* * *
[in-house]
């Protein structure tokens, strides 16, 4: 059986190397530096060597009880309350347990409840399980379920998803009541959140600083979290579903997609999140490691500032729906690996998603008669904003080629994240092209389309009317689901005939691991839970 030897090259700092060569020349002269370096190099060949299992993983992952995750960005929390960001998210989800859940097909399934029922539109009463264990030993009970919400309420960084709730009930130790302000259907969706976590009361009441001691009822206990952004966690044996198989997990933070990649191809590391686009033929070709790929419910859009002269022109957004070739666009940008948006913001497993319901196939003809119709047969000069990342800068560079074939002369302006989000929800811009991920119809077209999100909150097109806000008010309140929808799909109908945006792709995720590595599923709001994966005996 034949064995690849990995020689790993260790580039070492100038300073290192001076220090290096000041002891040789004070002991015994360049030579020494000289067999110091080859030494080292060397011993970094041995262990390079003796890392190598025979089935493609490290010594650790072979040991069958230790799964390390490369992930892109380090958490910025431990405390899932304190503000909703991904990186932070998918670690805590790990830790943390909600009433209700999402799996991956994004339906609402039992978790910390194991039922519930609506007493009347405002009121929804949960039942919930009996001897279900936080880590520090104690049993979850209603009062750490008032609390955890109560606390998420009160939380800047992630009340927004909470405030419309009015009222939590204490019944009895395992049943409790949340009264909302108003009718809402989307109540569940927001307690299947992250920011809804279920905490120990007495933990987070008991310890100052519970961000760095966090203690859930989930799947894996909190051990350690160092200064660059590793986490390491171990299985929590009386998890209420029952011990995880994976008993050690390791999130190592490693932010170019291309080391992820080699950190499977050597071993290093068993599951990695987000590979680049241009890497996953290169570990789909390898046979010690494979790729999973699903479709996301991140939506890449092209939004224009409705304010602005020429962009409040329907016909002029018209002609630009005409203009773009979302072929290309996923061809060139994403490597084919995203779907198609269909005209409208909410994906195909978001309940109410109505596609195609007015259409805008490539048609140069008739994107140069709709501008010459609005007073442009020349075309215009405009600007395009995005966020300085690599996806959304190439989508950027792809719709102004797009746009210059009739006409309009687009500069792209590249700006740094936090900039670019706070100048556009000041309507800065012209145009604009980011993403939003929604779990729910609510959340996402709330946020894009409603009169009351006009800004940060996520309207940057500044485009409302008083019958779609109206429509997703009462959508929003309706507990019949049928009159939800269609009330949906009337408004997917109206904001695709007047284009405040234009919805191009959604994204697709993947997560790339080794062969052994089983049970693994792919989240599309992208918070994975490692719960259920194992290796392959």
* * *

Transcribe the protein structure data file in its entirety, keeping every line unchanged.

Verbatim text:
[in-house]
């Protein structure tokens, strides 16, 4: 059986190397530096060597009880309350347990409840399980379920998803009541959140600083979290579903997609999140490691500032729906690996998603008669904003080629994240092209389309009317689901005939691991839970 030897090259700092060569020349002269370096190099060949299992993983992952995750960005929390960001998210989800859940097909399934029922539109009463264990030993009970919400309420960084709730009930130790302000259907969706976590009361009441001691009822206990952004966690044996198989997990933070990649191809590391686009033929070709790929419910859009002269022109957004070739666009940008948006913001497993319901196939003809119709047969000069990342800068560079074939002369302006989000929800811009991920119809077209999100909150097109806000008010309140929808799909109908945006792709995720590595599923709001994966005996 034949064995690849990995020689790993260790580039070492100038300073290192001076220090290096000041002891040789004070002991015994360049030579020494000289067999110091080859030494080292060397011993970094041995262990390079003796890392190598025979089935493609490290010594650790072979040991069958230790799964390390490369992930892109380090958490910025431990405390899932304190503000909703991904990186932070998918670690805590790990830790943390909600009433209700999402799996991956994004339906609402039992978790910390194991039922519930609506007493009347405002009121929804949960039942919930009996001897279900936080880590520090104690049993979850209603009062750490008032609390955890109560606390998420009160939380800047992630009340927004909470405030419309009015009222939590204490019944009895395992049943409790949340009264909302108003009718809402989307109540569940927001307690299947992250920011809804279920905490120990007495933990987070008991310890100052519970961000760095966090203690859930989930799947894996909190051990350690160092200064660059590793986490390491171990299985929590009386998890209420029952011990995880994976008993050690390791999130190592490693932010170019291309080391992820080699950190499977050597071993290093068993599951990695987000590979680049241009890497996953290169570990789909390898046979010690494979790729999973699903479709996301991140939506890449092209939004224009409705304010602005020429962009409040329907016909002029018209002609630009005409203009773009979302072929290309996923061809060139994403490597084919995203779907198609269909005209409208909410994906195909978001309940109410109505596609195609007015259409805008490539048609140069008739994107140069709709501008010459609005007073442009020349075309215009405009600007395009995005966020300085690599996806959304190439989508950027792809719709102004797009746009210059009739006409309009687009500069792209590249700006740094936090900039670019706070100048556009000041309507800065012209145009604009980011993403939003929604779990729910609510959340996402709330946020894009409603009169009351006009800004940060996520309207940057500044485009409302008083019958779609109206429509997703009462959508929003309706507990019949049928009159939800269609009330949906009337408004997917109206904001695709007047284009405040234009919805191009959604994204697709993947997560790339080794062969052994089983049970693994792919989240599309992208918070994975490692719960259920194992290796392959």